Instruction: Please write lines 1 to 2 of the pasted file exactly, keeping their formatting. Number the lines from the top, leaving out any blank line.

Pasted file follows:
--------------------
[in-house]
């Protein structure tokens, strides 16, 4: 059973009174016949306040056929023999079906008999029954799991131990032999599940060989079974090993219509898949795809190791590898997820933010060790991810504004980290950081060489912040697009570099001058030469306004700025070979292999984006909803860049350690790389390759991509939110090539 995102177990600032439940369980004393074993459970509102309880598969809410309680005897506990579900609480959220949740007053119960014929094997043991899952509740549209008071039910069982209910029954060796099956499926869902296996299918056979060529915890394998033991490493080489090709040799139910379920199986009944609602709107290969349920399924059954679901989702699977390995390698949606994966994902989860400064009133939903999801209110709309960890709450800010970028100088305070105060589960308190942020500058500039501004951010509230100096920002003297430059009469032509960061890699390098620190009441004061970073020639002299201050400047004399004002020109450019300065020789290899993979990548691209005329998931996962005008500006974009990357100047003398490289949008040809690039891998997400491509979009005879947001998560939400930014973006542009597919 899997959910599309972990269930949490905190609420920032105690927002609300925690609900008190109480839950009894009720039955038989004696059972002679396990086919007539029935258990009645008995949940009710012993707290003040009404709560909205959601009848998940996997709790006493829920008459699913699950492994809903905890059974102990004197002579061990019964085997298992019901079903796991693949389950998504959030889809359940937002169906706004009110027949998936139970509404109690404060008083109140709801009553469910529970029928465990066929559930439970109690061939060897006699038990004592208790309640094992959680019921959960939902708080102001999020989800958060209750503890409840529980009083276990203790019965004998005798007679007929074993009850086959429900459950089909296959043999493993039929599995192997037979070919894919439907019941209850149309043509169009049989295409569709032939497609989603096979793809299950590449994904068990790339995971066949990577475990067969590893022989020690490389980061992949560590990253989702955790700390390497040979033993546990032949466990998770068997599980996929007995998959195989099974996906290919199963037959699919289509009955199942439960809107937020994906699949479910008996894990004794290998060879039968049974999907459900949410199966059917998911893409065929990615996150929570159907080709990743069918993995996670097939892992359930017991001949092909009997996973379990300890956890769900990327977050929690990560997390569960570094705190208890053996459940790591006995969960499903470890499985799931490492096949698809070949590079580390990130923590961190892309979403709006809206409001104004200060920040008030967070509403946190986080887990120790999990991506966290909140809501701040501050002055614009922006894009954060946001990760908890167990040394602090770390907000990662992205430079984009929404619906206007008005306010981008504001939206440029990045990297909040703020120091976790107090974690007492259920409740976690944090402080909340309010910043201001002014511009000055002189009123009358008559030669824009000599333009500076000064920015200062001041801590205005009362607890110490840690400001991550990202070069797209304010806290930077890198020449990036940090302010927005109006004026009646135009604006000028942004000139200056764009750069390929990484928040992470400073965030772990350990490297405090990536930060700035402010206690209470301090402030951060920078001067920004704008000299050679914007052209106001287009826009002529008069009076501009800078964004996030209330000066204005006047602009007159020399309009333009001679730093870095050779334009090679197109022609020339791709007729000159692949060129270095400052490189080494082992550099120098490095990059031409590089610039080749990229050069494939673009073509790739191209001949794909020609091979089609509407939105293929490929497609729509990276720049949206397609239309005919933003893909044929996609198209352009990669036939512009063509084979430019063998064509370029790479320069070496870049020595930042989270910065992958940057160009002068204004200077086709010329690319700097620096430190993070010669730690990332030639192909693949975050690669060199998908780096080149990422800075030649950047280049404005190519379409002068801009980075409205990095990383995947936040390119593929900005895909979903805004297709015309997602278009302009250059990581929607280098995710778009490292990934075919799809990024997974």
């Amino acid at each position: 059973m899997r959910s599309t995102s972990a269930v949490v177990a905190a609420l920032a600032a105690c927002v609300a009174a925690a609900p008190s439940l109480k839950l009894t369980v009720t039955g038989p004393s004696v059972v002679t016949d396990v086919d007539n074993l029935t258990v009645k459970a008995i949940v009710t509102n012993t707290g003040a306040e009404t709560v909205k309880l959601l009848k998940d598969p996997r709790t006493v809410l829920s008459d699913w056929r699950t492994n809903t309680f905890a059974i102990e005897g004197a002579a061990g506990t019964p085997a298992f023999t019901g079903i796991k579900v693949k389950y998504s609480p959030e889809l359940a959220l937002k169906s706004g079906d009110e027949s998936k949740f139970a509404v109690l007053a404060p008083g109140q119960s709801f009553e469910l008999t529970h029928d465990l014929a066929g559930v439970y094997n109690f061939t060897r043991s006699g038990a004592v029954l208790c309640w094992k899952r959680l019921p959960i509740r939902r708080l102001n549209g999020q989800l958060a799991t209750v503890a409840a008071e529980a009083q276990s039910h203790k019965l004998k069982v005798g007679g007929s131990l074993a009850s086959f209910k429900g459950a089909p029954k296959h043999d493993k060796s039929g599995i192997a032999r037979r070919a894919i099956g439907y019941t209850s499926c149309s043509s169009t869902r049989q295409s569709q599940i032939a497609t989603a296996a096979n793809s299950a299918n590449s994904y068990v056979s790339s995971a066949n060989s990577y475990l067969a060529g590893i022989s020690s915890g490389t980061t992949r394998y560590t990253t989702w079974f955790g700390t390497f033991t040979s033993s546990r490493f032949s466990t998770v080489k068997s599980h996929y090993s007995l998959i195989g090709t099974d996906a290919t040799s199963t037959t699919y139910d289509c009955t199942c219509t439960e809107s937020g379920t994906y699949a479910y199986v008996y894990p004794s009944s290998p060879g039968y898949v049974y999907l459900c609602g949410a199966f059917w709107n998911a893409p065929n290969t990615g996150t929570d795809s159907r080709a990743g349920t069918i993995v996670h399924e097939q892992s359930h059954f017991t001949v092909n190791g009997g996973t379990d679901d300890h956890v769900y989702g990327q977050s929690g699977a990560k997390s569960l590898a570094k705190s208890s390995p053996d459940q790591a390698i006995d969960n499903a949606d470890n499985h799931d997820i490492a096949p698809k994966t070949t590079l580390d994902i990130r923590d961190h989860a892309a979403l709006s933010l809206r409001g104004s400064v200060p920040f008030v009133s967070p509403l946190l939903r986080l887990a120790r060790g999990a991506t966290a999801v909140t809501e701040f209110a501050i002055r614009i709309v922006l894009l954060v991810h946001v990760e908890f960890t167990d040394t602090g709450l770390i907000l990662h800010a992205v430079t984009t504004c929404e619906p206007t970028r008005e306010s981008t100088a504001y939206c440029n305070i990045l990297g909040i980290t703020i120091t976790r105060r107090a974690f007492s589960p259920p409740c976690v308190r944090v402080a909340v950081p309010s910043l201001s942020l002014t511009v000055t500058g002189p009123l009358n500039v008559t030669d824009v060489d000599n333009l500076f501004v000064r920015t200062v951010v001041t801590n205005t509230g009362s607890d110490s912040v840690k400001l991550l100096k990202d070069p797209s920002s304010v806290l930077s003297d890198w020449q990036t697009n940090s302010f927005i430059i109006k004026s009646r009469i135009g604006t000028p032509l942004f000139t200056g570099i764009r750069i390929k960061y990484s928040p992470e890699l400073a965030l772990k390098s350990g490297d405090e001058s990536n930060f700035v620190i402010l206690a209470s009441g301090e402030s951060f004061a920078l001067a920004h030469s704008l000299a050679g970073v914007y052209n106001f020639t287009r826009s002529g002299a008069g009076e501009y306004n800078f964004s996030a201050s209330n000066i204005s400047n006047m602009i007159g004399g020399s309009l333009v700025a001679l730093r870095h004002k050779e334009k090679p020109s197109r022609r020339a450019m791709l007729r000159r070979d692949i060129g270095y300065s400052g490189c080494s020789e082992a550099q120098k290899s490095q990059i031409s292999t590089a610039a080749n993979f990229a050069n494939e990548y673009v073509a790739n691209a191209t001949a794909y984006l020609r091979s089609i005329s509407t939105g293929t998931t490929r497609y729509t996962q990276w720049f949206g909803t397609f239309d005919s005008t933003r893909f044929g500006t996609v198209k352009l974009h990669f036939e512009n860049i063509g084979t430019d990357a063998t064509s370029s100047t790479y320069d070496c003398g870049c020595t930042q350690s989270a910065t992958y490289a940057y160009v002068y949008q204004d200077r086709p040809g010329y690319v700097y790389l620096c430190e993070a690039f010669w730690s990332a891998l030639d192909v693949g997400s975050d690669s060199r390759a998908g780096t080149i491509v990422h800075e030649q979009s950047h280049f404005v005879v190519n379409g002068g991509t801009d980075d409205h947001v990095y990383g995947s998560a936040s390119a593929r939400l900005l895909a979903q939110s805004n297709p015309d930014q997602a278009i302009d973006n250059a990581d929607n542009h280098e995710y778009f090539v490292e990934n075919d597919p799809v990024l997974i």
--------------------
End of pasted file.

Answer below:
[in-house]
């Protein structure tokens, strides 16, 4: 059973009174016949306040056929023999079906008999029954799991131990032999599940060989079974090993219509898949795809190791590898997820933010060790991810504004980290950081060489912040697009570099001058030469306004700025070979292999984006909803860049350690790389390759991509939110090539 995102177990600032439940369980004393074993459970509102309880598969809410309680005897506990579900609480959220949740007053119960014929094997043991899952509740549209008071039910069982209910029954060796099956499926869902296996299918056979060529915890394998033991490493080489090709040799139910379920199986009944609602709107290969349920399924059954679901989702699977390995390698949606994966994902989860400064009133939903999801209110709309960890709450800010970028100088305070105060589960308190942020500058500039501004951010509230100096920002003297430059009469032509960061890699390098620190009441004061970073020639002299201050400047004399004002020109450019300065020789290899993979990548691209005329998931996962005008500006974009990357100047003398490289949008040809690039891998997400491509979009005879947001998560939400930014973006542009597919 899997959910599309972990269930949490905190609420920032105690927002609300925690609900008190109480839950009894009720039955038989004696059972002679396990086919007539029935258990009645008995949940009710012993707290003040009404709560909205959601009848998940996997709790006493829920008459699913699950492994809903905890059974102990004197002579061990019964085997298992019901079903796991693949389950998504959030889809359940937002169906706004009110027949998936139970509404109690404060008083109140709801009553469910529970029928465990066929559930439970109690061939060897006699038990004592208790309640094992959680019921959960939902708080102001999020989800958060209750503890409840529980009083276990203790019965004998005798007679007929074993009850086959429900459950089909296959043999493993039929599995192997037979070919894919439907019941209850149309043509169009049989295409569709032939497609989603096979793809299950590449994904068990790339995971066949990577475990067969590893022989020690490389980061992949560590990253989702955790700390390497040979033993546990032949466990998770068997599980996929007995998959195989099974996906290919199963037959699919289509009955199942439960809107937020994906699949479910008996894990004794290998060879039968049974999907459900949410199966059917998911893409065929990615996150929570159907080709990743069918993995996670097939892992359930017991001949092909009997996973379990300890956890769900990327977050929690990560997390569960570094705190208890053996459940790591006995969960499903470890499985799931490492096949698809070949590079580390990130923590961190892309979403709006809206409001104004200060920040008030967070509403946190986080887990120790999990991506966290909140809501701040501050002055614009922006894009954060946001990760908890167990040394602090770390907000990662992205430079984009929404619906206007008005306010981008504001939206440029990045990297909040703020120091976790107090974690007492259920409740976690944090402080909340309010910043201001002014511009000055002189009123009358008559030669824009000599333009500076000064920015200062001041801590205005009362607890110490840690400001991550990202070069797209304010806290930077890198020449990036940090302010927005109006004026009646135009604006000028942004000139200056764009750069390929990484928040992470400073965030772990350990490297405090990536930060700035402010206690209470301090402030951060920078001067920004704008000299050679914007052209106001287009826009002529008069009076501009800078964004996030209330000066204005006047602009007159020399309009333009001679730093870095050779334009090679197109022609020339791709007729000159692949060129270095400052490189080494082992550099120098490095990059031409590089610039080749990229050069494939673009073509790739191209001949794909020609091979089609509407939105293929490929497609729509990276720049949206397609239309005919933003893909044929996609198209352009990669036939512009063509084979430019063998064509370029790479320069070496870049020595930042989270910065992958940057160009002068204004200077086709010329690319700097620096430190993070010669730690990332030639192909693949975050690669060199998908780096080149990422800075030649950047280049404005190519379409002068801009980075409205990095990383995947936040390119593929900005895909979903805004297709015309997602278009302009250059990581929607280098995710778009490292990934075919799809990024997974």